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Re: [xmca] Polls are closed: Manfred Holodynsk's article is choice

The article by Joscha Kärtner et al deals with the issue of mirroring of emotional expression by care-givers at somewhat greater length and concludes:

In this article we have argued that socio-emotional development can only be understood in the context of social practice and underlying ethnotheories of caregivers that give significance to infants’ emotional expressions. In doing so, we have focused on a specific aspect of early socio-emotional development, namely the emergence of social smiling during infancy. Synthesizing empirical findings from autonomous and relational, especially rural Nso, cultural milieus, we showed how dominant ethnotheories and associated behavioral routines concerning emotional development vary systematically across cultural milieus and influence infants’ emotional expressivity and experience. Concerning the development of social smiling, future studies should focus on assessing ethnotheories concerning infant smiling and adequate reactions more explicitly (instead of inferring ethnotheories from behavioral routines or from what was not said if compared to other cultural milieus). Furthermore, future studies should also consider other relevant caregivers, especially sibling caretakers, and their function for emotional development (e.g., Lamm, 2008). Finally, future studies should take a closer look at the dynamics of mother-infant interaction around positive emotions and how these dynamics develop longitudinally across the first year of life.

From a sociocultural perspective, ethnotheories and social practices around affect mirroring and infant smiling are an interesting phenomenon because they have important implications for the emergence and further development of infants’ self-awareness. Mirroring infant smiles leads to an increasing awareness of subjective emotional states in infants. Thus, infants become subjectively aware of their inner psychological states in the sense of feelings organized by increasingly distinctive and conventionalized expression signs that are experiences as distinctive emotion states (Gergely & Watson, 1999; Holodynski & Friedlmeier, 2006, 2012).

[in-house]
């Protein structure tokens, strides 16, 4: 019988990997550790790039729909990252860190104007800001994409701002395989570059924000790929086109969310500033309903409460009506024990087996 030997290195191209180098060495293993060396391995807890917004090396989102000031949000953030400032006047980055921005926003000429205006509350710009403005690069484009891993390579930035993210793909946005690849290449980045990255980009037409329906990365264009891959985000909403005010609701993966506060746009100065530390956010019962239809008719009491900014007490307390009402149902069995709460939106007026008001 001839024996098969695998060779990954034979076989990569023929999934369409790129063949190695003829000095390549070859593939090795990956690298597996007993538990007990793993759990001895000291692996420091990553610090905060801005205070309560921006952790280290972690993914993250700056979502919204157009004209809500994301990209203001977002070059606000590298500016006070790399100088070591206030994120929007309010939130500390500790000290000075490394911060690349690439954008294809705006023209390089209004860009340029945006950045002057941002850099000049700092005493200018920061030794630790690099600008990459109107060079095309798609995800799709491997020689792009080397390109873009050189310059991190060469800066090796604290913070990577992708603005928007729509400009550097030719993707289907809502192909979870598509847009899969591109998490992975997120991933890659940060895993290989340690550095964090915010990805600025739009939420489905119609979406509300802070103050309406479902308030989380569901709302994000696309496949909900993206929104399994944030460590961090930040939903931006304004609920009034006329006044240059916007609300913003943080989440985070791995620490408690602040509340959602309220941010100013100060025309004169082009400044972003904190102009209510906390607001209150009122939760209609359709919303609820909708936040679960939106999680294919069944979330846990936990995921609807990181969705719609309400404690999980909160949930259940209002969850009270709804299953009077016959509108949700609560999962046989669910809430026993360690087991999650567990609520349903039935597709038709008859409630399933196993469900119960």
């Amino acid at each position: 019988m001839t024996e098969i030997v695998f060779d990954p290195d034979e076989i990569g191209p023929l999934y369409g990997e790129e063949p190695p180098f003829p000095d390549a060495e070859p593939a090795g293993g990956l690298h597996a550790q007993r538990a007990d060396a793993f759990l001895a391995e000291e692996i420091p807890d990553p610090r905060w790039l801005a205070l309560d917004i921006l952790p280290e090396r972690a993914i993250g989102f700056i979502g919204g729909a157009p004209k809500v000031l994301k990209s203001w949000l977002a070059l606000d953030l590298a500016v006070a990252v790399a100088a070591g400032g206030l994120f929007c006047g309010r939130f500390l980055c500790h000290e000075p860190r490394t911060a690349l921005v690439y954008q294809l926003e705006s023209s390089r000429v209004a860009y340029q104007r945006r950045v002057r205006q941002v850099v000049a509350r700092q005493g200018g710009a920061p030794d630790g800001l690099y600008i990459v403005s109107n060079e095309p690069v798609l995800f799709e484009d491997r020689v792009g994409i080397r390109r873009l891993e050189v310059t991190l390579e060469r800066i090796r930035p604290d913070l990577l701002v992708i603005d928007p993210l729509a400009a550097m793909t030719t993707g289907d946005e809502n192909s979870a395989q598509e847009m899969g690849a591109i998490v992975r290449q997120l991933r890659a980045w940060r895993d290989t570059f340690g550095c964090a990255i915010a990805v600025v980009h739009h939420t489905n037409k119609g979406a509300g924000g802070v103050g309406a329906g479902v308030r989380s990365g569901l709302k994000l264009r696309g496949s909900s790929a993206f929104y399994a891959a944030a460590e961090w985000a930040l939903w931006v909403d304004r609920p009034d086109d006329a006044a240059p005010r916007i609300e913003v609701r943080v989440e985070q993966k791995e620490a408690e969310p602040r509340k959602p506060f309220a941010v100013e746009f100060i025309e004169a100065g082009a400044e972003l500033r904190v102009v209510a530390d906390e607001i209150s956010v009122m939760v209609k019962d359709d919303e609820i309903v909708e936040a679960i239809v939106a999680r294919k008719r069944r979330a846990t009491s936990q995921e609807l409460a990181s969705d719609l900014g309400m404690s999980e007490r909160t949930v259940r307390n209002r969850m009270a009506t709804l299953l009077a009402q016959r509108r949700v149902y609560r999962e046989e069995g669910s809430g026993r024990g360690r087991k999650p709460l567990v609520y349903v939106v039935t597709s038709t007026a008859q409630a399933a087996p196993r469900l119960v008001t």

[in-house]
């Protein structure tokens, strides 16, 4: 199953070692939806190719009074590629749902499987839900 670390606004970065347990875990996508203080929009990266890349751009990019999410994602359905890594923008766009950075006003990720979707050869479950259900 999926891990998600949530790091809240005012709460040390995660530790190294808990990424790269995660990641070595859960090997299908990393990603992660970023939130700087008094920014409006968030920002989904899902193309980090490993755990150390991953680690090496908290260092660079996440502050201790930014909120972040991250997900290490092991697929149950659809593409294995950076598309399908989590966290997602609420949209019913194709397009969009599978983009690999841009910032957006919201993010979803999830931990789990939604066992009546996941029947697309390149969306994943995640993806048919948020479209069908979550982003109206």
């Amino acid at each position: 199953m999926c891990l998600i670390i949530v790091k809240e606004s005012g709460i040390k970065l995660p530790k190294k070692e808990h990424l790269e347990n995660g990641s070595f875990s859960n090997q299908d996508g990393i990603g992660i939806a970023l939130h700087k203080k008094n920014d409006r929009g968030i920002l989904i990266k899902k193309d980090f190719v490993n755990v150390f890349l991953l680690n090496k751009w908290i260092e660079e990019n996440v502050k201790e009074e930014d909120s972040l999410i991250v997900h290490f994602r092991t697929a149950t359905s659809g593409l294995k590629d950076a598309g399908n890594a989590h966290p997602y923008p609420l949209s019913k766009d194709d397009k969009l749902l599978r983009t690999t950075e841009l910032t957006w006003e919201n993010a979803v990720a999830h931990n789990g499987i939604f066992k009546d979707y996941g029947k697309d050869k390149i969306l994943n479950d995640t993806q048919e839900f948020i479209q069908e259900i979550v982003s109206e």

Thus, culture-specific differences in affect mirroring and infant smiling lay the ground for differences in infants’ self-awareness, which has implications for the further development of the self-concept in different cultural milieus. For instance, Kärtner and colleagues (2012) have shown that, during the second year, cultural contexts differ greatly regarding the age at which toddlers develop mirror self-recognition. More specifically, the ability to identify one’s mirror image develops earlier in urban middle-class contexts that emphasize the development of autonomy as compared to relational cultural milieus. The authors of this study argue that mirror self-recognition reflects a specific representation, namely the representation of the self as an autonomous intentional agent that is based on subjective self-awareness. Thus, not only do toddlers need to possess the ability for secondary representation but they also need a specific object or state to represent, in this case their own mental states (intentional and emotional). In this sense, it is not necessarily toddlers’ general representational capacity that differs across cultures but toddlers’ awareness of themselves, especially self-awareness of their internal states.

This specific type of self-awareness seems to be the result of social interaction, which enables toddlers to conceive of themselves as selves in the minds of others (Rochat & Zahavi, 2011). What seems to be critical in this regard is the degree to which caregivers direct their infants’ attention to their own internal states. During the first months of life, this is primarily realized through caregivers’ affect mirroring, which sensitizes toddlers to their intentional and emotional self-states, which they consequently become increasingly aware of.

Thus, culture-specific ethnotheories and social practices regarding infant smiling have substantial developmental consequences that go beyond culture-specific developmental trajectories of infant smiling in that they may constitute and lay the ground for infants’ self-awareness and conception of the self.

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